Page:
Fungal lung infections are spreading to parts of the United States where they were once never seen — likely a result of climate change, experts say.

To the average person, the term fungal infection may conjure up thoughts of athlete’s foot or toenail problems. But some fungus species cause potentially severe respiratory infections, when a person inhales microscopic spores from fungi in the soil.

In the United States, the major fungal species behind those illnesses were historically limited to regional “hot spots.” But that’s no longer the case, according to Dr. George Thompson, a professor and infectious disease specialist at the University of California, Davis School of Medicine.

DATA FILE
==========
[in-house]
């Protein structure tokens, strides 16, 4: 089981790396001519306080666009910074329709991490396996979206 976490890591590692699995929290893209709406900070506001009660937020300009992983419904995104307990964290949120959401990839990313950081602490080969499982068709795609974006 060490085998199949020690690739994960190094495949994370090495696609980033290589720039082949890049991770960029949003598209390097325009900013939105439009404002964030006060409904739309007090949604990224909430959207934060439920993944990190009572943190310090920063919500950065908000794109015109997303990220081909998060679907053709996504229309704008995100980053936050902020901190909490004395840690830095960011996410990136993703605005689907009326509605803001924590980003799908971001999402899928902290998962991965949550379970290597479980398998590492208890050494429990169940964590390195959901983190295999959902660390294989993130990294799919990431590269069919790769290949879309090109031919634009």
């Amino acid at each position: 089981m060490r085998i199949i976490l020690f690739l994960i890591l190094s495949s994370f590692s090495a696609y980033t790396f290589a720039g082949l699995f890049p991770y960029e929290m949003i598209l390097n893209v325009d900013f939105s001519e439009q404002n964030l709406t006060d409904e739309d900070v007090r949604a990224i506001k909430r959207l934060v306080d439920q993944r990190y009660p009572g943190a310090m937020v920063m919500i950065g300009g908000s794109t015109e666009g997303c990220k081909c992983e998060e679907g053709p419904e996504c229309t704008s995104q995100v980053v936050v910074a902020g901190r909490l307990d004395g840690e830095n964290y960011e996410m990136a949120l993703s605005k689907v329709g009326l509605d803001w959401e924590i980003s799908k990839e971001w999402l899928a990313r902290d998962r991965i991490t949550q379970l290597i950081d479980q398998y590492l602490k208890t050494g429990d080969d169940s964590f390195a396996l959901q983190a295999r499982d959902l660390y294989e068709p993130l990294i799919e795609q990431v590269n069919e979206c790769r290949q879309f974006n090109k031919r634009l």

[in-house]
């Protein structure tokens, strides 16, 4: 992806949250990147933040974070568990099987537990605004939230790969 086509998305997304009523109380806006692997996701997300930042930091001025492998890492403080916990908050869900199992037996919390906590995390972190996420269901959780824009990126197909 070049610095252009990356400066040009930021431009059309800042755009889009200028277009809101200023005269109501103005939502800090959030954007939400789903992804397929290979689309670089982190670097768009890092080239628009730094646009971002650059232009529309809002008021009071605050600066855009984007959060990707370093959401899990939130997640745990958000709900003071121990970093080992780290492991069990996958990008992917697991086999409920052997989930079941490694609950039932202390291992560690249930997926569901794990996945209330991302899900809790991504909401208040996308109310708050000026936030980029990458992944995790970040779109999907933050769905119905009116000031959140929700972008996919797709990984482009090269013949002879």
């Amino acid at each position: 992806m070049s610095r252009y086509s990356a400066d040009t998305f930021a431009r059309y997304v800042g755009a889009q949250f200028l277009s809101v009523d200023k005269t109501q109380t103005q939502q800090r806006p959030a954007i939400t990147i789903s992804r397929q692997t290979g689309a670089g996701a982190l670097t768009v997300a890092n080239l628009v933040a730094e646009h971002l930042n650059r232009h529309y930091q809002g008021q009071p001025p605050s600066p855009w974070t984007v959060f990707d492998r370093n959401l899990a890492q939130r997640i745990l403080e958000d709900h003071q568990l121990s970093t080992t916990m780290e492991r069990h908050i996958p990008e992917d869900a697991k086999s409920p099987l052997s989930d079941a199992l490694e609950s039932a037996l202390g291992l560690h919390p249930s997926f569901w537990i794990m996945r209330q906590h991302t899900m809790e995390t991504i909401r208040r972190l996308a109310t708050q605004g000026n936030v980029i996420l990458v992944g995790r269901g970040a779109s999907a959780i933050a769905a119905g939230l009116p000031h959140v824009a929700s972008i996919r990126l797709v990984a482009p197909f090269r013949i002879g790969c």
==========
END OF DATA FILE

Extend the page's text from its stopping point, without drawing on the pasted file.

Writing in the Nov. 22 Annals of Internal Medicine, Thompson and colleague Dr. Tom Chiller, of the U.S. Centers for Disease Control and Prevention, describe the expansion of three fungal diseases: histoplasmosis, blastomycosis and coccidioidomycosis (commonly called Valley fever). Get the full story here.